Other Sexually Transmitted Diseases (STDs)
Since HIV came around, these other nasty little things have sort of gotten swept under the carpet; however, they do exist, are very unpleasant and need to be remembered.† Unlike HIV, these all are either curable, treatable, preventable by vaccine and/or are not life-threatening.† However, some of them are nastier than others.† Certain ones, like hepatitis, may lead to death in people, although that isnít very common.† Also, unlike HIV, condoms and dental dams will not protect you from all of these diseases.† Safer sex practices are effective in preventing gonorrhea, chlamydia, syphilis, trichomoniasis and hepatitis; however, herpes, crabs, scabies and genital warts may be transmitted regardless of condom and dental dam use.† Because of their being of less threat than HIV, I wonít be spending a whole lot of time on these, but hereís a brief overview of the most common ones:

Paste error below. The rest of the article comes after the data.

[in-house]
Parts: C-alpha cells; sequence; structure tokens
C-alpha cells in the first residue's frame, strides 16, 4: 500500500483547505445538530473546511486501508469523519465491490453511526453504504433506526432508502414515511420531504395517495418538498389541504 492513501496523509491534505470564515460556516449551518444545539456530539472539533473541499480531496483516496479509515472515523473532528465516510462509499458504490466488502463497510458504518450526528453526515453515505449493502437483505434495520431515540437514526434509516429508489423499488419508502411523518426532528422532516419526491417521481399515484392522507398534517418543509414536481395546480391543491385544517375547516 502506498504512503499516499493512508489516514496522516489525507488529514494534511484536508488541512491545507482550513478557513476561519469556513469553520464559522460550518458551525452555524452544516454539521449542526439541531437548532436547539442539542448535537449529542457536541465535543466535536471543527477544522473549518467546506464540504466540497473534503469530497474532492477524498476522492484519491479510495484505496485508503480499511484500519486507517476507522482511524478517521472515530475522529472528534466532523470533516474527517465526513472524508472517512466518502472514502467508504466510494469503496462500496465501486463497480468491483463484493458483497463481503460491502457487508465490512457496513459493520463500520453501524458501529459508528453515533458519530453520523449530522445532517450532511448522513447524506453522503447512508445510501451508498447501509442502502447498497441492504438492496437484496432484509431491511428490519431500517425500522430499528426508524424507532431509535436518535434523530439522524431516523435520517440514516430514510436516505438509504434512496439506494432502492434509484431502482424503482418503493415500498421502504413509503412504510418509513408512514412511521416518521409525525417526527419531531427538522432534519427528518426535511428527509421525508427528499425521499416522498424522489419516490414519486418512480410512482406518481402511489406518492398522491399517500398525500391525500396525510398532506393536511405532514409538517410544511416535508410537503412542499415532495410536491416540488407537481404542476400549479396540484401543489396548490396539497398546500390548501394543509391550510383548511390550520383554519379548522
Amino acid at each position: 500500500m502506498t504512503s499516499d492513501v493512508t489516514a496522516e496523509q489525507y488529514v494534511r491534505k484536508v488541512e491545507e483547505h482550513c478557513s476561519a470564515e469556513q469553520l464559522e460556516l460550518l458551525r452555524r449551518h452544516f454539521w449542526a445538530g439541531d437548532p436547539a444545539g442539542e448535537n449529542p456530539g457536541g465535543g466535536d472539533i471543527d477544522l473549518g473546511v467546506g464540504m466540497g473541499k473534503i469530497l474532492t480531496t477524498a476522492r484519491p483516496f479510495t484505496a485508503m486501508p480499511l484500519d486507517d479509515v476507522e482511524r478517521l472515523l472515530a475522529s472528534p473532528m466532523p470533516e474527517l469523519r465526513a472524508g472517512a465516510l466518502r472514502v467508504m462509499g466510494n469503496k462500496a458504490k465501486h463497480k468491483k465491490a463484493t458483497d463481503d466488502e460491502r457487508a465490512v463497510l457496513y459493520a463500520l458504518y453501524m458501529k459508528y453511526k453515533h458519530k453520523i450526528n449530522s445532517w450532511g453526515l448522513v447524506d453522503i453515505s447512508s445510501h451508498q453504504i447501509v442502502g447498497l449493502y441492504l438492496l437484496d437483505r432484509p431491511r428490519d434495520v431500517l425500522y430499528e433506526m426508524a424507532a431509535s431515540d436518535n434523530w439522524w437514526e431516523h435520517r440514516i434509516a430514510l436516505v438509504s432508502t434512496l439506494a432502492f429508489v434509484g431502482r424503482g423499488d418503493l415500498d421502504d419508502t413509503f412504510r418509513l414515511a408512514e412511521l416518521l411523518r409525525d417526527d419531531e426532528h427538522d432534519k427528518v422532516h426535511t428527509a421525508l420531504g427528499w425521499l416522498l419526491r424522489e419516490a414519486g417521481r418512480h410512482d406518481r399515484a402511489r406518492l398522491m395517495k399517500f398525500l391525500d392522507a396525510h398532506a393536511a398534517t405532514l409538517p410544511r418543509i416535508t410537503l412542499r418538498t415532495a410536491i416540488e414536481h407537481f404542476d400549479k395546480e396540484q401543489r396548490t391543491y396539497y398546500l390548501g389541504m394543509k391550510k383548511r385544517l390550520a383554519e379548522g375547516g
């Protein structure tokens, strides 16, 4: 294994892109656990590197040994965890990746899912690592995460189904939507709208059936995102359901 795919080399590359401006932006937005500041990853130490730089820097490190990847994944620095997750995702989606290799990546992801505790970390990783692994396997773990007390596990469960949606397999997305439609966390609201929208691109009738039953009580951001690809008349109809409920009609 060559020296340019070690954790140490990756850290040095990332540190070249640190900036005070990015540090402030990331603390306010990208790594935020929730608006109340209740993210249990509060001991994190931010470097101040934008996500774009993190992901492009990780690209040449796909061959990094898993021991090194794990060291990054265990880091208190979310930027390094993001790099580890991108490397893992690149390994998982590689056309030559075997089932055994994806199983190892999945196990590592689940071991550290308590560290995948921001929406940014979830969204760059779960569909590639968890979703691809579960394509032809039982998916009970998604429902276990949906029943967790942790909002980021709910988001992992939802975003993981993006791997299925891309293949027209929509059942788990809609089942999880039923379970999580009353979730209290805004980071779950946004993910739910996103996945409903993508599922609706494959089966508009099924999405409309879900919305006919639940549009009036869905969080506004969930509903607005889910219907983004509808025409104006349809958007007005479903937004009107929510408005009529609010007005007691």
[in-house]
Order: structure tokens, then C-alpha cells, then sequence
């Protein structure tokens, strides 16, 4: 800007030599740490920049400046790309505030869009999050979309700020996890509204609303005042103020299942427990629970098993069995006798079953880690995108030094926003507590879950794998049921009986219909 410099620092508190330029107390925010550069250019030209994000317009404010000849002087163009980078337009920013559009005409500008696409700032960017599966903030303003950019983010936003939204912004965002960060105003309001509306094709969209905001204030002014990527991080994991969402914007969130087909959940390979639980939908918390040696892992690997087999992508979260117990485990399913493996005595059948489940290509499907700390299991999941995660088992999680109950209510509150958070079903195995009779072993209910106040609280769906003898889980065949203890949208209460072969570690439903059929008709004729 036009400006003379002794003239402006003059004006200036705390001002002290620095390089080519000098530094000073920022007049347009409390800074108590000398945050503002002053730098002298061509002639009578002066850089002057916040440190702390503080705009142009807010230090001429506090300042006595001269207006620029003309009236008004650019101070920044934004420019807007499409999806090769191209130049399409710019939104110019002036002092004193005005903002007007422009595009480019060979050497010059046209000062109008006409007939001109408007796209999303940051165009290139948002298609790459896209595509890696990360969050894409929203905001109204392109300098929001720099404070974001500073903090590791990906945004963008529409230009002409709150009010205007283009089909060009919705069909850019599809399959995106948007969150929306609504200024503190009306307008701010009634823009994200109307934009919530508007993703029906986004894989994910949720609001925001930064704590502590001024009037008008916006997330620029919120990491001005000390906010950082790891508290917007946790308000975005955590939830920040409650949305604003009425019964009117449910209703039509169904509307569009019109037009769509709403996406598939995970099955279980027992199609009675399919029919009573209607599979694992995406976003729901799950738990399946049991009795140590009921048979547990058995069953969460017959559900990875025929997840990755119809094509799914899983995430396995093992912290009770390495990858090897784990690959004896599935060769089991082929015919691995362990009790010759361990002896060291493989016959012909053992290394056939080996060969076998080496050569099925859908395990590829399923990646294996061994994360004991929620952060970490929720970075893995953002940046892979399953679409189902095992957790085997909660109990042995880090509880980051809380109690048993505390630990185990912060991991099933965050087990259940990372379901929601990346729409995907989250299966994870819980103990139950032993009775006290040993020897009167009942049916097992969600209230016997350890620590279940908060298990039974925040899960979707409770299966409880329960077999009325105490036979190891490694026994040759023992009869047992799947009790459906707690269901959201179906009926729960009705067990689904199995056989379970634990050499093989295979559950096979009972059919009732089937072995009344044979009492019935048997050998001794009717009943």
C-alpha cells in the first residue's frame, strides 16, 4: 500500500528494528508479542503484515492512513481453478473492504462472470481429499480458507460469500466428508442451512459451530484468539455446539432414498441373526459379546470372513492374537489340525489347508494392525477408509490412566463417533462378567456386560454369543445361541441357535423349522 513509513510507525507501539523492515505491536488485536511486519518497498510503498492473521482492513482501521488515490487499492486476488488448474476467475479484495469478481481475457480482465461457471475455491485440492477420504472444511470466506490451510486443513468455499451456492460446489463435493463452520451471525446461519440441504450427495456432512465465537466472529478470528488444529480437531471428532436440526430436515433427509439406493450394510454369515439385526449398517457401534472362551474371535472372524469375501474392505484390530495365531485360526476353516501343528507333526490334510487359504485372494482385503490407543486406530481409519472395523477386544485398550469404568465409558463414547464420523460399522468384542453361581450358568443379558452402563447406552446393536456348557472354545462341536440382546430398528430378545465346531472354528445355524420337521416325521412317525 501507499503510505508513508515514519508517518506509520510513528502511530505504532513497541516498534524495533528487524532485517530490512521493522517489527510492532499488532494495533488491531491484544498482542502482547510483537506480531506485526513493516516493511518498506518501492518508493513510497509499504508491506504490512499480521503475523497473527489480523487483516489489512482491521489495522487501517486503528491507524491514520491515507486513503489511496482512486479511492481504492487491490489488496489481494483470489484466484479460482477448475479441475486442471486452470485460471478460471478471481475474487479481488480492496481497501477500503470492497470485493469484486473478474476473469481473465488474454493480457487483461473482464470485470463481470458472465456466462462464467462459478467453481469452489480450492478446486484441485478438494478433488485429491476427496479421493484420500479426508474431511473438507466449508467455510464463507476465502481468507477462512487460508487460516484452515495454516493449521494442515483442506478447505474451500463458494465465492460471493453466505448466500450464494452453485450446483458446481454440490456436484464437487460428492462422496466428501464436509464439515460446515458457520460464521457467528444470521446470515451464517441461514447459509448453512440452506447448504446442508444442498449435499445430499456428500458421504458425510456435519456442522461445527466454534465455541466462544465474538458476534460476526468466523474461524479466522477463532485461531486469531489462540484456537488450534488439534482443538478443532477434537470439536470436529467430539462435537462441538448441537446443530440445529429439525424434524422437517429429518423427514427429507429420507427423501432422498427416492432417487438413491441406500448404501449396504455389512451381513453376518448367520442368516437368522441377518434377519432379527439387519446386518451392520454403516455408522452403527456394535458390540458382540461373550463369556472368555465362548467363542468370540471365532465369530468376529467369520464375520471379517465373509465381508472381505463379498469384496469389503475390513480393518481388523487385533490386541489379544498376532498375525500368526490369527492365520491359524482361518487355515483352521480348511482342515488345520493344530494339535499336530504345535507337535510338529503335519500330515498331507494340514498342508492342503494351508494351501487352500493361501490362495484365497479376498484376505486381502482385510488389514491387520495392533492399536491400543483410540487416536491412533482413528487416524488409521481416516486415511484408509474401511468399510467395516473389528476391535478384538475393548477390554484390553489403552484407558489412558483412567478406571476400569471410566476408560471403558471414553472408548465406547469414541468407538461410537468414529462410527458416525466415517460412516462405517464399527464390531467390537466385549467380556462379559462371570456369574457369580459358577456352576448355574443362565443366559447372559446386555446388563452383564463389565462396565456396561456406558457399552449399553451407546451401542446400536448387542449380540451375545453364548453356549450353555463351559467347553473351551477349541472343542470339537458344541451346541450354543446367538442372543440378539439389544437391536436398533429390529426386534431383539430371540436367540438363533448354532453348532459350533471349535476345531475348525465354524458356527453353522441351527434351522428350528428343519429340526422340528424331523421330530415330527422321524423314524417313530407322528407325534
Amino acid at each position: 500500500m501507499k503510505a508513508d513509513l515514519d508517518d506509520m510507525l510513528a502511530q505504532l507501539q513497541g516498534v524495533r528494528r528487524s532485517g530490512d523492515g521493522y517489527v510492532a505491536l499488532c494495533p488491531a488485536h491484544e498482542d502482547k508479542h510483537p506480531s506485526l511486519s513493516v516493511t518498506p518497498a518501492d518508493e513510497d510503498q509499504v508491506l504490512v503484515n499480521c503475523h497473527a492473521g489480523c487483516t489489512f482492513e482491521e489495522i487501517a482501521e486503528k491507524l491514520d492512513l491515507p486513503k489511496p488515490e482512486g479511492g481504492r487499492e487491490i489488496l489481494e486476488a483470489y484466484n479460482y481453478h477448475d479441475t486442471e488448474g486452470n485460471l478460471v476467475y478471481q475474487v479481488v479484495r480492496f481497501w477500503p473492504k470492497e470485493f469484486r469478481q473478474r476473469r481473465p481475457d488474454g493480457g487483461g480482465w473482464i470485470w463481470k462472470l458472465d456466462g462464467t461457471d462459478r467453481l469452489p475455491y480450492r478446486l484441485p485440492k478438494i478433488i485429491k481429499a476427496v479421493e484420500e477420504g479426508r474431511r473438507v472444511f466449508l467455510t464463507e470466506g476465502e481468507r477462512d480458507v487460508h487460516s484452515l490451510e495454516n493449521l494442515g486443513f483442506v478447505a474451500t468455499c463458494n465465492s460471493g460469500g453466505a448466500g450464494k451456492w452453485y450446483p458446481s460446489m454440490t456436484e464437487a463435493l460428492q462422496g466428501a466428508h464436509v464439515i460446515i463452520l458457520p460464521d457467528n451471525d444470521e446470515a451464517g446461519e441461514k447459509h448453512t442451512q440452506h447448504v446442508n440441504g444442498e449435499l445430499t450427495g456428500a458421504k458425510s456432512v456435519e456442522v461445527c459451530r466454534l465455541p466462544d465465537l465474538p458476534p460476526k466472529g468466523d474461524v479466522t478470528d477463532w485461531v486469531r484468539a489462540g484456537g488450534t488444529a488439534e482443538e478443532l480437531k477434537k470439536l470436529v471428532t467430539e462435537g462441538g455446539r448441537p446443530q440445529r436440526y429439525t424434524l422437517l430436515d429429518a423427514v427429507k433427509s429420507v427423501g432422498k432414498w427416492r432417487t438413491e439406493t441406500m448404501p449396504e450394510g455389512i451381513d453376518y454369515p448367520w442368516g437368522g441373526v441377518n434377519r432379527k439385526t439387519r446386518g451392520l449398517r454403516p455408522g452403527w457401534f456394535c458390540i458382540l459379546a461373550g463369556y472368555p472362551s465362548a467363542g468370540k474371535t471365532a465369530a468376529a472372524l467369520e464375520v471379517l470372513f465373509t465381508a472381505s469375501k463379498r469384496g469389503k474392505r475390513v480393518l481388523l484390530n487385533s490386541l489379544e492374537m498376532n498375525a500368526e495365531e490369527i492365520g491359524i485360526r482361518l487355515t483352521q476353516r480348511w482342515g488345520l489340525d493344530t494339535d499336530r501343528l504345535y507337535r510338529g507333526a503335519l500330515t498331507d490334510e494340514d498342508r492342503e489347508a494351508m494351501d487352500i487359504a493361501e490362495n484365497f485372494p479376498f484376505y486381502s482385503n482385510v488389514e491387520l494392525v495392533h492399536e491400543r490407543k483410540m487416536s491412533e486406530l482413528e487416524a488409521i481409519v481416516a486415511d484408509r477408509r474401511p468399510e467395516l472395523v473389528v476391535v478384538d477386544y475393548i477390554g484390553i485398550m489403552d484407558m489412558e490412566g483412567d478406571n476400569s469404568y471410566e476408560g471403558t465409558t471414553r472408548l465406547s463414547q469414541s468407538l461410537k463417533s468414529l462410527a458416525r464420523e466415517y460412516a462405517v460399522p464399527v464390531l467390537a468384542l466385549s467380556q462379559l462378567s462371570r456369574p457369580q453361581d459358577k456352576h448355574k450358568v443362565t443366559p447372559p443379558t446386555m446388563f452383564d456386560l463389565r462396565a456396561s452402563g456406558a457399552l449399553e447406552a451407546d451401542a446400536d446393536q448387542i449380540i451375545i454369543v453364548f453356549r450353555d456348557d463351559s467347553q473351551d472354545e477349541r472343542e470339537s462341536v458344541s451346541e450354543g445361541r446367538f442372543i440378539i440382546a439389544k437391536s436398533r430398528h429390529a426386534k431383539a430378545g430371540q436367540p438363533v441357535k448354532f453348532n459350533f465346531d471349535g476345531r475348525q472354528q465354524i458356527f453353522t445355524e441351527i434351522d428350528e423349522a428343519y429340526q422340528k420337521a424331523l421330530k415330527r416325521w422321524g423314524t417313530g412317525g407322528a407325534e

These little bugs are considered the common cold of STDs.† Although annoying, they are harmless.† They do not transmit any other diseases, and the only possible reaction you may have is if you happen to be very allergic to them (everyone is at least a little bit allergic to them; thatís why they itch).† You can get these from any close contact with someone who is infected, which actually does include some casual contact such as sharing beds, towels, etc., in addition to sex.† Unfortunately, safer sex practices will not protect you from these vermin, but they are pretty easily disposed of, and as I stated earlier, are relatively harmless.† These things are, in fact, insects, just like head lice, and are visible to the naked eye.† They tend towards pubic hair and leg hair most often, although may be found on other hairy parts of the body as well, although the hair on the top of your head is a denser than they like, so you most likely will not find any there.† They attach themselves to the base of the hair and feed by biting the skin and drawing blood.† The symptoms usually begin about a week or two (sooner if youíve had them before) after infection and include excessive itching, red spots where they have fed, little brownish/black spots on underwear (their feces), and actually seeing the things.† They look like very tiny crabs (hence their name), although are rather light colored, and can sometimes be confused for little scabs.† They donít move much, so donít expect to see things moving around on you.† You may also find their nits (eggs) fused to hairs, which look just like little brown balls attached to the hair.† There are a few methods of getting rid of them, but the best option would be go to the drug store and get medication specifically for their disposal, such as RID.† You will apply a shampoo-like medication to the hair, leave it on for about 10 minutes and then wash it out.† After that, you must comb out any dead lice and nits that remain.† You will then need to repeat this process in a week to 10 days to catch any newly hatched nits that werenít killed or combed out the first time.† However, if youíre diligent enough, you can usually clear up the problem in one treatment.† Shaving is somewhat effective, although it may not work (itís really hard to make sure youíve shaved EVERY hair off) and is not usually necessary.† You must also make sure you wash all clothing and bedding in HOT water to prevent reinfecting yourself.† You would also be wise to refrain from sex until after youíve completed your second treatment.